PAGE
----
If Flags = all, all possible flags are set.

	      The possible values for SeqTraceFlag are available in seq_trace.

	      For  a description of the	match_spec() syntax, see section Match
	      Specifications in	Erlang in ERTS,	 which	explains  the  general
	      match specification "language".

	      The system tracer	for sequential tracing is automatically	initi-
	      ated by ttb when a trace port is started with ttb:tracer/0,1,2.

	      An example of how	to use function	seq_trigger_ms/0,1 follows:

	      (tiger@durin)5> ttb:tracer().
	      (tiger@durin)6> ttb:p(all,call).
	      (tiger@durin)7> ttb:tp(mod,func,ttb:seq_trigger_ms()).

	      Whenever mod:func(...) is	called after this, token seq_trace  is
	      set on the executing process.


	      Equivalent to stop([]).

       stop(Opts) -> stopped | {stopped, Dir}


		 Opts =	Opt | [Opt]
		 Opt  =	 nofetch  |  {fetch_dir, Dir} |	format | {format, For-
		 matOpts} | return_fetch_dir
		 Dir = string()
		 FormatOpts = see format/2

	      Stops tracing on all nodes. Logs and trace information files are
	      sent  to	the trace control node and stored in a directory named
	      ttb_upload_FileName-Timestamp, where Filename is	the  one  pro-
	      vided  with  {file, File}	during trace setup and Timestamp is of
	      the form yyyymmdd-hhmmss.	Even logs from nodes on	the  same  ma-
	      chine as the trace control node are moved	to this	directory. The
	      history list is saved to a file named ttb_last_config  for  fur-
	      ther  reference  (as  it is no longer accessible through history
	      and  configuration  management  functions,  like	 ttb:list_his-


		  Indicates  that  trace  logs	are  not to be collected after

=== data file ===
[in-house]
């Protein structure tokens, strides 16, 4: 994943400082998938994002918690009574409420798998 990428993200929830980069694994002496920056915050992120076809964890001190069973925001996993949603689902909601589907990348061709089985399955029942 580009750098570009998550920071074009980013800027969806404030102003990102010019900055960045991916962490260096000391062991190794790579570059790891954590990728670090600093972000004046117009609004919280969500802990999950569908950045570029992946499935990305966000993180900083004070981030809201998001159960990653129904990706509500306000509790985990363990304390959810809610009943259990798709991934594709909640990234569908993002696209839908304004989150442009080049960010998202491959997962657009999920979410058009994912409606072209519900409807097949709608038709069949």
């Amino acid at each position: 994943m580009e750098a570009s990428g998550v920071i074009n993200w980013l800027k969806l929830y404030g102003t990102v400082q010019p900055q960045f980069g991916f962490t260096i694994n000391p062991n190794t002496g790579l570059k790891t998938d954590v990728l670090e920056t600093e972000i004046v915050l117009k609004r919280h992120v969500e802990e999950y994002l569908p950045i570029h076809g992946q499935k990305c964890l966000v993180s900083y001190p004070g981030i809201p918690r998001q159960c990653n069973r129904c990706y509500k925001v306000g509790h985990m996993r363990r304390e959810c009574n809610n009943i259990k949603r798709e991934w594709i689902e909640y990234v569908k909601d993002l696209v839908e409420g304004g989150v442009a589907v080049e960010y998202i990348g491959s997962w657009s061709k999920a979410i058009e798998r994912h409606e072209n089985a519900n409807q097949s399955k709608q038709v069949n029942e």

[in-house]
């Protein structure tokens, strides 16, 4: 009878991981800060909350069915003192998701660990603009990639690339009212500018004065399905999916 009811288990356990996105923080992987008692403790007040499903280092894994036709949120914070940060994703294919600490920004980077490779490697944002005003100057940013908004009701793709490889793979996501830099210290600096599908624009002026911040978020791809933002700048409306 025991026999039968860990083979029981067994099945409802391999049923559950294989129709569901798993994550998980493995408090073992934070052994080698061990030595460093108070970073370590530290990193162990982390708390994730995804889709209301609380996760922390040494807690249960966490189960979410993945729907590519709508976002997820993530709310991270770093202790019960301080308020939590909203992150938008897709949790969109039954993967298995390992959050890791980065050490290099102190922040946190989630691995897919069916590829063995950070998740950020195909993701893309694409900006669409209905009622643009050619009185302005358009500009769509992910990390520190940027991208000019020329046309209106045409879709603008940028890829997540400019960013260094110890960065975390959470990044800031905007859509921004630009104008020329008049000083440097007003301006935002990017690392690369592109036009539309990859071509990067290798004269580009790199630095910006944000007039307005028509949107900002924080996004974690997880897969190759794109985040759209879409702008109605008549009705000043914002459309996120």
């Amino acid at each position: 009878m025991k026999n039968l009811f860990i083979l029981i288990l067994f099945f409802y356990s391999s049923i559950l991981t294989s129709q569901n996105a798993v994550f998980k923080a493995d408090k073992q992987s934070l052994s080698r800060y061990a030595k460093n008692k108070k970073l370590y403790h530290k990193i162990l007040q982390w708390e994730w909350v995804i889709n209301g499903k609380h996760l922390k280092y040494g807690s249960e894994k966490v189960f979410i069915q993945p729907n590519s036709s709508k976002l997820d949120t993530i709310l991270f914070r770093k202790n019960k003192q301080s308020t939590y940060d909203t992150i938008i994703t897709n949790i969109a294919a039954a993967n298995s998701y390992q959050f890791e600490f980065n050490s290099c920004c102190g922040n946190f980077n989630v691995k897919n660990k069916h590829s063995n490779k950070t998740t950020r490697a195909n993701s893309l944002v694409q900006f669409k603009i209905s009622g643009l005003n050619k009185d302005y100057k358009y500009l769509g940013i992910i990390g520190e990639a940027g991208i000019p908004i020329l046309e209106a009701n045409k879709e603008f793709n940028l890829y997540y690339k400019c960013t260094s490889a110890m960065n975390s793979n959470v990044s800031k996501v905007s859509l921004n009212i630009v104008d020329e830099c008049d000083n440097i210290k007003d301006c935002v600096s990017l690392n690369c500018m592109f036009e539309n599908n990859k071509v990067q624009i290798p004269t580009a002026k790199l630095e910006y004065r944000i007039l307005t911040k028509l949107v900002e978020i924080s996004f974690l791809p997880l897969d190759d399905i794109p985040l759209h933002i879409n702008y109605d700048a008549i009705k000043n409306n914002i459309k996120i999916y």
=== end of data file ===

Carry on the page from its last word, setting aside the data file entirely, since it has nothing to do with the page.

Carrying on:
tracing is stopped.

		{fetch,	Dir}:
		  Allows specification of the directory	to fetch the data  to.
		  If the directory already exists, an error is thrown.

		  Indicates  the  trace	 logs to be formatted after tracing is
		  stopped. All logs in the fetch directory are merged.

		  Indicates the	return value to	be {stopped, Dir} and not just
		  stopped. This	implies	fetch.


	      Returns  the  et	handler,  which	 can  be used with format/2 or

	      Example: ttb:format(Dir, [{handler, ttb:get_et_handler()}]).


	      Equivalent to format(File,[]).

       format(File,Options) -> ok | {error, Reason}


		 File =	string() | [string()]
		   This	can be the name	of a binary log, a list	of such	 logs,
		   or  the  name  of a directory containing one	or more	binary
		 Options = Opt | [Opt]
		 Opt = {out,Out} | {handler,FormatHandler} | disable_sort
		 Out = standard_io | string()
		 FormatHandler = {Function, InitialState}
		 Function = fun(Fd,Trace,TraceInfo,State) -> State
		 Fd = standard_io | FileDescriptor
		   File	descriptor of the destination file Out.
		 Trace = tuple()
		   The trace message. For details, see	the  Reference	Manual
		   for module erlang.
		 TraceInfo = [{Key,ValueList}]
		   Includes  the  keys	flags, client, and node. If handler is
		   specified as	option to the tracer function,	this  is  also
		   included.  Also,  all  information  written	with  function
		   write_trace_info/2 is included.

	      Reads the	specified binary trace log(s). The logs	are  processed
	      in the order of their time stamps	as long	as option disable_sort
	      is not specified.

	      If FormatHandler = {Function,InitialState}, Function  is	called
	      for each trace message.

	      If FormatHandler = get_et_handler(), et_viewer in	application ET
	      is used for presenting the trace log graphically.	ttb provides a
	      few different filters that can be	selected from menu Filters and
	      scaling in the et_viewer.

	      If FormatHandler is not specified, a  default  handler  is  used
	      presenting each trace message as a text line.

	      The  state  returned from	each call of Function is passed	to the
	      next call, even if the next call is to format a message from an-
	      other log	file.

	      If  Out  is specified, FormatHandler gets	the file descriptor to
	      Out as the first parameter.

	      Out is ignored if	the et format handler is used.

	      Wrap logs	can be formatted one by	one or all at once. To	format
	      one  of  the wrap	logs in	a set, specify the exact file name. To
	      format the whole set of wrap logs, specify the name with	*  in-
	      stead of the wrap	count. For examples, see the User's Guide.

Ericsson AB			 observer 2.9				ttb(3)